Global Maro Practices

Global Macro Practices in Human Services
Hunger is a huge issue that affects many people around the world. Based on the world population in October of 2010, which was estimated at 6.8 billion people worldwide, 925 million people around the world did not receive adequate amounts of food and went hungry (Hunger   Notes, 2011). There are many reasons why people around the world are going hungry and even more social issues that this population is facing.   In order to reduce world hunger human service workers must find ways to spread awareness and help those in need by the use of macro practice interventions.   Hunger is not only a problem in the United States; it is a problem around the globe.
Nature of the Population
World Hunger is becoming a larger problem, especially in the United States. The economy failing, the rise in food prices, and the fact that there are no jobs in the United States have created the problems of people in need of food stamps, food banks, and soup kitchens. In other parts of the world poverty is the biggest creator of hunger. Drought, over fishing, war, famine, and poor crops are some reasons why other cultures are struggling with poverty and lack of food as well. Economics is a problem that causes poverty and it is a never ending cycle. If human service workers cannot teach people how to bring themselves out of poverty then there will always be a dependency on help for food.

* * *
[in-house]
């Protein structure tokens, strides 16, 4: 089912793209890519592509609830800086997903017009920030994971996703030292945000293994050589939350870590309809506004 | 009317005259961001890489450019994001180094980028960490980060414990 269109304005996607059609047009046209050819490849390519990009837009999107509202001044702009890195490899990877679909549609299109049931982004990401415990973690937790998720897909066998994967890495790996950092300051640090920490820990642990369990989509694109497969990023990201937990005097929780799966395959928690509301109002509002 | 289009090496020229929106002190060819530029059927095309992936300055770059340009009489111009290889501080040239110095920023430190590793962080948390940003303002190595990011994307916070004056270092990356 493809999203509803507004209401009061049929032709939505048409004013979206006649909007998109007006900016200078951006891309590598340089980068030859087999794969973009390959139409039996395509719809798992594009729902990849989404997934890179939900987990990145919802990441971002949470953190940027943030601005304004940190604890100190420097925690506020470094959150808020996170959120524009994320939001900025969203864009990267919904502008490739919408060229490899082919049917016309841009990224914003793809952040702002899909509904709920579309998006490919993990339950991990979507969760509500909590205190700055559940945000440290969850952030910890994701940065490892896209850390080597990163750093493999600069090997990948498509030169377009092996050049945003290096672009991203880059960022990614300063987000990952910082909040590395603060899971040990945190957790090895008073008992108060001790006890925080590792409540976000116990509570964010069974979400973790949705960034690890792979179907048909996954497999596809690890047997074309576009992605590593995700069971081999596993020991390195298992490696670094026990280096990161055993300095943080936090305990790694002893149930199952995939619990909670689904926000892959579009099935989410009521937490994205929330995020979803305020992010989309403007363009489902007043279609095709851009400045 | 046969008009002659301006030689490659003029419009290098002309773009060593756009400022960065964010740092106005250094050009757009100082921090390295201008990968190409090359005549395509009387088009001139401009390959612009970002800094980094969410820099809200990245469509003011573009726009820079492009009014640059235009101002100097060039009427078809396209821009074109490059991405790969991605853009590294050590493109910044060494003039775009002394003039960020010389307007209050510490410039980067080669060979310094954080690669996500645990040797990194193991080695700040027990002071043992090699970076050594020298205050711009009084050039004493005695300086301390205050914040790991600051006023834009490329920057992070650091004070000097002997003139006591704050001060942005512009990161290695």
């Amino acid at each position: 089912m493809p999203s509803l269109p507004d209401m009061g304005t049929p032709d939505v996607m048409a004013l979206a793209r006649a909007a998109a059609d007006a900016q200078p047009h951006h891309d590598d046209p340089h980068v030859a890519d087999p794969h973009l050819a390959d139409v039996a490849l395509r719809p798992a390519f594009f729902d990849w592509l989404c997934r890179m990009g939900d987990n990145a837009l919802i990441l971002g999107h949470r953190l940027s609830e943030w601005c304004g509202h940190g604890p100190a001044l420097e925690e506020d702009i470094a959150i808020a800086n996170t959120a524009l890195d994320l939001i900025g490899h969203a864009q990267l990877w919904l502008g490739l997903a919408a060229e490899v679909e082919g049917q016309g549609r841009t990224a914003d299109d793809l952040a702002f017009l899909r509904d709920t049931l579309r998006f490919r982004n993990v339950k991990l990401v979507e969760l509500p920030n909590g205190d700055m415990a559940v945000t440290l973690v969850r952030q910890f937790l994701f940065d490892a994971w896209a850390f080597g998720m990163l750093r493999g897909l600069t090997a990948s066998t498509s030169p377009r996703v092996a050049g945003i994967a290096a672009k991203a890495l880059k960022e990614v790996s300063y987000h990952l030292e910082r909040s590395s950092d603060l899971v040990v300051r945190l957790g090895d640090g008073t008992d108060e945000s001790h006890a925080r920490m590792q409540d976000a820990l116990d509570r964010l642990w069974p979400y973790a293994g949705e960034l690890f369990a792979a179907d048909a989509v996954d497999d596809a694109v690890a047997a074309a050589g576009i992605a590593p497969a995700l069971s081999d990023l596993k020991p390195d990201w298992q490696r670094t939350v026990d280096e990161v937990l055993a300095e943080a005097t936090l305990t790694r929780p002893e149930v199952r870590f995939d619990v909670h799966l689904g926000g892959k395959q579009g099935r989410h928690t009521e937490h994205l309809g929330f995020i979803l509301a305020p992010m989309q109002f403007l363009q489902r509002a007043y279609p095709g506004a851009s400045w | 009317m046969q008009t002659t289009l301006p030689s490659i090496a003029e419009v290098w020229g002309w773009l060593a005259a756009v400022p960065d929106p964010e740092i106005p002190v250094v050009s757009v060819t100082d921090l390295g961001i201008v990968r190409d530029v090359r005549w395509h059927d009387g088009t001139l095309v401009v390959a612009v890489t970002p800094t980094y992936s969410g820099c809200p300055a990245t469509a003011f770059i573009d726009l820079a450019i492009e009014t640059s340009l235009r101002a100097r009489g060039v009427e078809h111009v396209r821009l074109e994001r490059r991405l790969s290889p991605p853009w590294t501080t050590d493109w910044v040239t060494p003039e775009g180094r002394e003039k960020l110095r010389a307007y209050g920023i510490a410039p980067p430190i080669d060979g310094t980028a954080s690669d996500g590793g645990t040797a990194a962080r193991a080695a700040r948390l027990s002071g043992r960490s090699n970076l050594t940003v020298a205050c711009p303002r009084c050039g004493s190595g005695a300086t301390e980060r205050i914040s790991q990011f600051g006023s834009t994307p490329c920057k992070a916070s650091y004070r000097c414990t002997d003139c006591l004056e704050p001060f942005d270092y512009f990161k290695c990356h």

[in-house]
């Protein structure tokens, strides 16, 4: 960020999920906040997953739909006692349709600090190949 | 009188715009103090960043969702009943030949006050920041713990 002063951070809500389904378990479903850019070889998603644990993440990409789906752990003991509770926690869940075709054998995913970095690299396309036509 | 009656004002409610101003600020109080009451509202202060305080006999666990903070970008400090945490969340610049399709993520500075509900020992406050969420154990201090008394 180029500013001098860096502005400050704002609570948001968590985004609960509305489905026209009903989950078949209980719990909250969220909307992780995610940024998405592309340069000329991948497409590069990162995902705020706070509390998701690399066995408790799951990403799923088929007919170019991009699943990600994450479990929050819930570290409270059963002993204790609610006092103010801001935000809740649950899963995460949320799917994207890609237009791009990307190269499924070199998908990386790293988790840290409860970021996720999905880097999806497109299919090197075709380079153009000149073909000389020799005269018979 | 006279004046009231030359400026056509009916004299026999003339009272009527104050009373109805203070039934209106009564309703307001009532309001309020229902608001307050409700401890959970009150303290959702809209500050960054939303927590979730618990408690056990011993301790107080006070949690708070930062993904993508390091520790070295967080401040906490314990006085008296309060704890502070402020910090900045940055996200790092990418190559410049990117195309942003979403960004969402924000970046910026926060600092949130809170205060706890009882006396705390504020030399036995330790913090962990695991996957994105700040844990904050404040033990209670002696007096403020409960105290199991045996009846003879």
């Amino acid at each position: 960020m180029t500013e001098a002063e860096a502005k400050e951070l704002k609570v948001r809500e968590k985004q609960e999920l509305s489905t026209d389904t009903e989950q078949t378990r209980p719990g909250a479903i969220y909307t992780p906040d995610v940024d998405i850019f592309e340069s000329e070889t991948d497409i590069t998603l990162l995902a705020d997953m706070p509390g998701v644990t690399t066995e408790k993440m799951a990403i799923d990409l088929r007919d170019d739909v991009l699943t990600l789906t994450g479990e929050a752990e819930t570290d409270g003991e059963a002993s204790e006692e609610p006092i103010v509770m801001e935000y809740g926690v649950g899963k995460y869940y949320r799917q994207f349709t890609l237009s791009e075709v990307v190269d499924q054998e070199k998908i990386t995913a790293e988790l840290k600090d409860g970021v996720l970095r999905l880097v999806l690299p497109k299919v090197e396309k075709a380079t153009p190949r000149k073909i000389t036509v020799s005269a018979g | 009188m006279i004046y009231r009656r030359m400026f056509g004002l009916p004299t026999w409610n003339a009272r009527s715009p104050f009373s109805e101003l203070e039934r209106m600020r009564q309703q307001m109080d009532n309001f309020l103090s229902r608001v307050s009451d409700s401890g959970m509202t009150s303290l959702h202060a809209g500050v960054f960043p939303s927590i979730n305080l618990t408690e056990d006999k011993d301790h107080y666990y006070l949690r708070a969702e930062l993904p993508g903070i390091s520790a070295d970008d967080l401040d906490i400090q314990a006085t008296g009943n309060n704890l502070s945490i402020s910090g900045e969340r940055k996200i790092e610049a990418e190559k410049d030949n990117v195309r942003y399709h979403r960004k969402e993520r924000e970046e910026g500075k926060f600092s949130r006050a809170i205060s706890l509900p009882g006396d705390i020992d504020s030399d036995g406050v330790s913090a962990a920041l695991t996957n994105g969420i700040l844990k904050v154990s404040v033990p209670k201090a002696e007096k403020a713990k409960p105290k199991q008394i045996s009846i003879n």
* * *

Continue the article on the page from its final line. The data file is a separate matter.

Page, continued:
More than nine million people around the world die each year because of malnutrition and hunger, five million of these people are children (Shah, 2010). In the United Kingdom, Europe, and the United States there is somewhere around an average of 15 to 40 percent waste of food not used or just thrown away. In Africa the food in the crops goes bad before they can get a chance to eat it, the crops end up drying out, insect infestation and just lack of technology. With all the waste that other countries have with food they don’t just throw away food. There is the...